Nature has been our saviour during lockdown – it’s time to repay the favour

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This week the BBC’s Springwatch took over our TVs once again, but this time the seasonal show quite literally struck closer to home than ever before. With presenters socially isolating from their own local areas, it’s been a slightly less adventurous affair – and yet the message has never been more important.  Since being forced into quarantine, many of us have been engaging more with the great outdoors, be it by walking in the countryside or sunbathing in our gardens and balconies. Indeed, on top of relying on green spaces to stay fit, people in lockdown are realising just how important nature is for their mental health. That’s why now is the time that we should be thinking about protecting the ecosystem around us.

So how can you help? Well, to start with there are heaps of organisations dedicated to saving our wildlife who are in desperate need of support. It’s possible to join the RSPB, the largest nature conservation organisation in the country, for as little as £5 a month, and your money helps maintain sustainable habitats for birds and other animals across the UK, as well as funding breddin and reintroduction projects to keep our native species thriving. As a member, you also gain free entry to any of their 200 nature reserves scaling the British Isles, which are gradually reopening. If you don’t fancy joining the birders in the hydes, you can volunteer for a more hands-on approach.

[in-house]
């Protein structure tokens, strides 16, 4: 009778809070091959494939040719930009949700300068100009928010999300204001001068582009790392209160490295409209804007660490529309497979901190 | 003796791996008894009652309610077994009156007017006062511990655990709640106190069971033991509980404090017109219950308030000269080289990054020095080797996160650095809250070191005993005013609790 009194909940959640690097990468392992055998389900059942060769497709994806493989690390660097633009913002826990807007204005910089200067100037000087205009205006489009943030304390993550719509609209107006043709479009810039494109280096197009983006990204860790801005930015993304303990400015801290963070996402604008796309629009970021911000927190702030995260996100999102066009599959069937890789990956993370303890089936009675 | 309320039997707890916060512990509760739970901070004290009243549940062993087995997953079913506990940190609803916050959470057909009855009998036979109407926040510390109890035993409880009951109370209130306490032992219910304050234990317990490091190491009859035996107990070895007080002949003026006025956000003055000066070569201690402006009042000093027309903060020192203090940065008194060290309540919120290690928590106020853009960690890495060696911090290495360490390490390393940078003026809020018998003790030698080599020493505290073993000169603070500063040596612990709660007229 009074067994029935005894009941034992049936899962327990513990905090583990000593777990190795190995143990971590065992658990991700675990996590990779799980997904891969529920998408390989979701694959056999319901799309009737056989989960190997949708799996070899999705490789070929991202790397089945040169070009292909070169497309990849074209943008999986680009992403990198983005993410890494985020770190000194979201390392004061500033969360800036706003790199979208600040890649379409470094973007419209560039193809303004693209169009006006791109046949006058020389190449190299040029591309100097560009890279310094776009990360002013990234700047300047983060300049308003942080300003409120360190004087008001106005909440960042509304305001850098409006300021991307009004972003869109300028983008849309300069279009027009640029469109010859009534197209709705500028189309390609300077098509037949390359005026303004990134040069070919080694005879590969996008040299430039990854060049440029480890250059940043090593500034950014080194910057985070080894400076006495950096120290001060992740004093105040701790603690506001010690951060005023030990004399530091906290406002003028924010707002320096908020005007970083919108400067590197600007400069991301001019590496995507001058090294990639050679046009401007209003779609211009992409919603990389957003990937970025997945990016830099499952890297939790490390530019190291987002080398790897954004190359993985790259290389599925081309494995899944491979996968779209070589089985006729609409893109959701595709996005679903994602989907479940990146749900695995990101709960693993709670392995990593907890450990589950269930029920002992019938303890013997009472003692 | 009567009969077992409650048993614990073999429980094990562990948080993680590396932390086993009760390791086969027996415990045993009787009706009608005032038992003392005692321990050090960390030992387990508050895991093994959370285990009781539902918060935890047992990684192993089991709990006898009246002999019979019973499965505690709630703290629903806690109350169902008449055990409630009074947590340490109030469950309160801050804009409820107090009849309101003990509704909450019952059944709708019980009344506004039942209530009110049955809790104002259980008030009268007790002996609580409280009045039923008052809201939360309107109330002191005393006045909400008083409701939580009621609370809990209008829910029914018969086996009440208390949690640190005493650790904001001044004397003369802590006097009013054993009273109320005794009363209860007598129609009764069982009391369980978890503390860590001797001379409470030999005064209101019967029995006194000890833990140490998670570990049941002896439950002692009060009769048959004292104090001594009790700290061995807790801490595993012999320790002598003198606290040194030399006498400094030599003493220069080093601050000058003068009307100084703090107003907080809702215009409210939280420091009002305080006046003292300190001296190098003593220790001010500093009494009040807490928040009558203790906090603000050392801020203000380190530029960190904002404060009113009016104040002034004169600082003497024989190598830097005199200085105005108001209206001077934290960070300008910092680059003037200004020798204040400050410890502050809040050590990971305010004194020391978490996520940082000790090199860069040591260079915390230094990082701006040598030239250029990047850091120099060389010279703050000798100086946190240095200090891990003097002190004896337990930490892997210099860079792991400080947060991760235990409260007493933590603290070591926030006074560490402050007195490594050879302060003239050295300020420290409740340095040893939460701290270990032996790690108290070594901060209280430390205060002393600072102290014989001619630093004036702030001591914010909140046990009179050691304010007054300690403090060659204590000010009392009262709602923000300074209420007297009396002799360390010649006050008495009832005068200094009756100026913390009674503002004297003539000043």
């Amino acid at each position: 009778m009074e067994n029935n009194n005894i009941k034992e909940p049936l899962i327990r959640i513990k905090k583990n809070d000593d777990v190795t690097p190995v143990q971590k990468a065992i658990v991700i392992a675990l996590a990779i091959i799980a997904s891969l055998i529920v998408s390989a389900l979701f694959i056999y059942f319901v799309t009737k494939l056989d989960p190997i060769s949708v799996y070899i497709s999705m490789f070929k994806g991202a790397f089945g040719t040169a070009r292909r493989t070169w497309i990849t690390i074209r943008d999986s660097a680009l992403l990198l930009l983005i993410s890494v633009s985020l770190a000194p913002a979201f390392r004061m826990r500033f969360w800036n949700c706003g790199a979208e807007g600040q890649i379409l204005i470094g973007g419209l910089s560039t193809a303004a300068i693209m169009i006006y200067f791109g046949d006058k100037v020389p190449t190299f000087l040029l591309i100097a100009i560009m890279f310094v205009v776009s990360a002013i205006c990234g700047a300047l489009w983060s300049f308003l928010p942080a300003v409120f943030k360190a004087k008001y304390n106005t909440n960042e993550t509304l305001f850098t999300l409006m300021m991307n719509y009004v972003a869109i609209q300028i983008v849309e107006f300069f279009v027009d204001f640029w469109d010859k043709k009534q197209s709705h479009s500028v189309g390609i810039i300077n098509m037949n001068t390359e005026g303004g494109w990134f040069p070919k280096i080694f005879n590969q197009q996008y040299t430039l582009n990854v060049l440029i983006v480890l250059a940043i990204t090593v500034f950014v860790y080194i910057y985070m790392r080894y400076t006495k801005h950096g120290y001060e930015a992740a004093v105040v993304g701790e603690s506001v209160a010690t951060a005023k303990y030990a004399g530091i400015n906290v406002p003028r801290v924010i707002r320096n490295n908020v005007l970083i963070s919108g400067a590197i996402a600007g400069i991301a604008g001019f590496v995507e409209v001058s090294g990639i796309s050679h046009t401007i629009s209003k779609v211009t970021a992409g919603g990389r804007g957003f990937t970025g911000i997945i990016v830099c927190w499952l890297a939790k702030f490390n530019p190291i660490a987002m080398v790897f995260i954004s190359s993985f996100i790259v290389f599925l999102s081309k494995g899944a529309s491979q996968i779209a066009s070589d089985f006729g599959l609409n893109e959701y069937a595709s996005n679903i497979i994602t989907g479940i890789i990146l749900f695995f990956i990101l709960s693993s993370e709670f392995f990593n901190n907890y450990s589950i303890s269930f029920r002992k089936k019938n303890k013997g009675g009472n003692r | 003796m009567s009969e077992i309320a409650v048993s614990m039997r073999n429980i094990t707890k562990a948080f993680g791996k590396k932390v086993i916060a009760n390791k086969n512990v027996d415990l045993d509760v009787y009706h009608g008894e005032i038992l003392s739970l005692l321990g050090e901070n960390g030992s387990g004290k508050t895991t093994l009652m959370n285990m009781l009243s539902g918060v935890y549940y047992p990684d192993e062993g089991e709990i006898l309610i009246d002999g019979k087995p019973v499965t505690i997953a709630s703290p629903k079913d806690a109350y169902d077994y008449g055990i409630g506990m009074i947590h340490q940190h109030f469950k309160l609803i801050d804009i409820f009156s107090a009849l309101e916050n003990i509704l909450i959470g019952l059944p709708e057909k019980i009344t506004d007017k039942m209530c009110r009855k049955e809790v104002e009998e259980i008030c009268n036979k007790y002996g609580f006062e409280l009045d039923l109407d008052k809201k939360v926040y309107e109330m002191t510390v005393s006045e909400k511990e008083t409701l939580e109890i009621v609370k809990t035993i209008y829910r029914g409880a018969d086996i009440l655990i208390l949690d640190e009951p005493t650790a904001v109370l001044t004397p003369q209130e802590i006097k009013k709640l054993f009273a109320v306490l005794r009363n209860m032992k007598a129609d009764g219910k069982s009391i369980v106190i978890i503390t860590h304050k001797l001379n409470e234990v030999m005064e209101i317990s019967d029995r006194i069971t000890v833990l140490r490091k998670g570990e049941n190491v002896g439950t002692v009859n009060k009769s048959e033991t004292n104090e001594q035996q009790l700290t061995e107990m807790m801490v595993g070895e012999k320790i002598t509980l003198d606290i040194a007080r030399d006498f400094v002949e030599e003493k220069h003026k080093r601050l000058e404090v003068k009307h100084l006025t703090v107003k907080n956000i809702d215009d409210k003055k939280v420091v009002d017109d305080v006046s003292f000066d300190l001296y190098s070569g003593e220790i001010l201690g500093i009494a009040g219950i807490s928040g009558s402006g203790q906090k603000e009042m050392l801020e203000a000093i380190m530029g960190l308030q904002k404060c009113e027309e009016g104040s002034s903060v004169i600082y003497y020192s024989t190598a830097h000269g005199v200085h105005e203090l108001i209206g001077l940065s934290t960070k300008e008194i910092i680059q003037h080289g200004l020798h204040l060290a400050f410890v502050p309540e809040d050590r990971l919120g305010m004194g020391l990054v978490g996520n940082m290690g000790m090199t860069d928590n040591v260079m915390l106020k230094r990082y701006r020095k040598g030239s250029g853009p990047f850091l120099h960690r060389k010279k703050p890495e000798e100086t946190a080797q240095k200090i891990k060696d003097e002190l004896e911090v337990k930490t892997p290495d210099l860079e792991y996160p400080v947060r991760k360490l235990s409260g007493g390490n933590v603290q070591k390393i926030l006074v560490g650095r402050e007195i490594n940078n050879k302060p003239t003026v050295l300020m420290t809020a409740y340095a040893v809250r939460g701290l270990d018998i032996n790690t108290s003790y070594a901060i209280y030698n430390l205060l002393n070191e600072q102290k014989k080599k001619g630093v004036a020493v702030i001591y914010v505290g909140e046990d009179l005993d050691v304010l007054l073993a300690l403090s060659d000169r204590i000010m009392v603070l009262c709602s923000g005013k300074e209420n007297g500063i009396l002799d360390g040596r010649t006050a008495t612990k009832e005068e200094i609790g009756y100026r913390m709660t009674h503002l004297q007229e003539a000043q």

You don’t have to travel far to get your hands dirty though; it’s just as easy to accommodate nature in your own garden. There are all sorts of creatures looking for a safe space to hide out, from the tiniest insects to fledgeling families. Start taking reservations at your very own bee hotel to help this ever-important pollinator fight years of decline, build your own hedgehog house or simply hang up a bird feeder or a fat ball for your chirpy residents (though be wary of greedy squirrels). If you really want to be welcoming, you could install a nest box for broody birds – we recommend boxes with cameras so you can watch the chicks grow and leave the nest come next Spring.

It’s also important that we keep tabs on wildlife by helping the experts with data collection. Take part in Open University’s Pollinator watch to learn how to identify the insects around you and share your photos. If you are willing to take a little time out to monitor birds in your garden, you can also participate in regular counts all year round via the British Trust for Ornithology’s Garden Birdwatch – don’t forget to watch out for the RSPB’s Big Garden Birdwatch in January.

If you haven’t tuned into Springwatch yet, it’s worth catching an episode for more advice from the nation’s favourite nature lovers. After all, if Chris Packham can’t convince you that our wildlife is worth fighting for, no one can.

Rosamund Kelby


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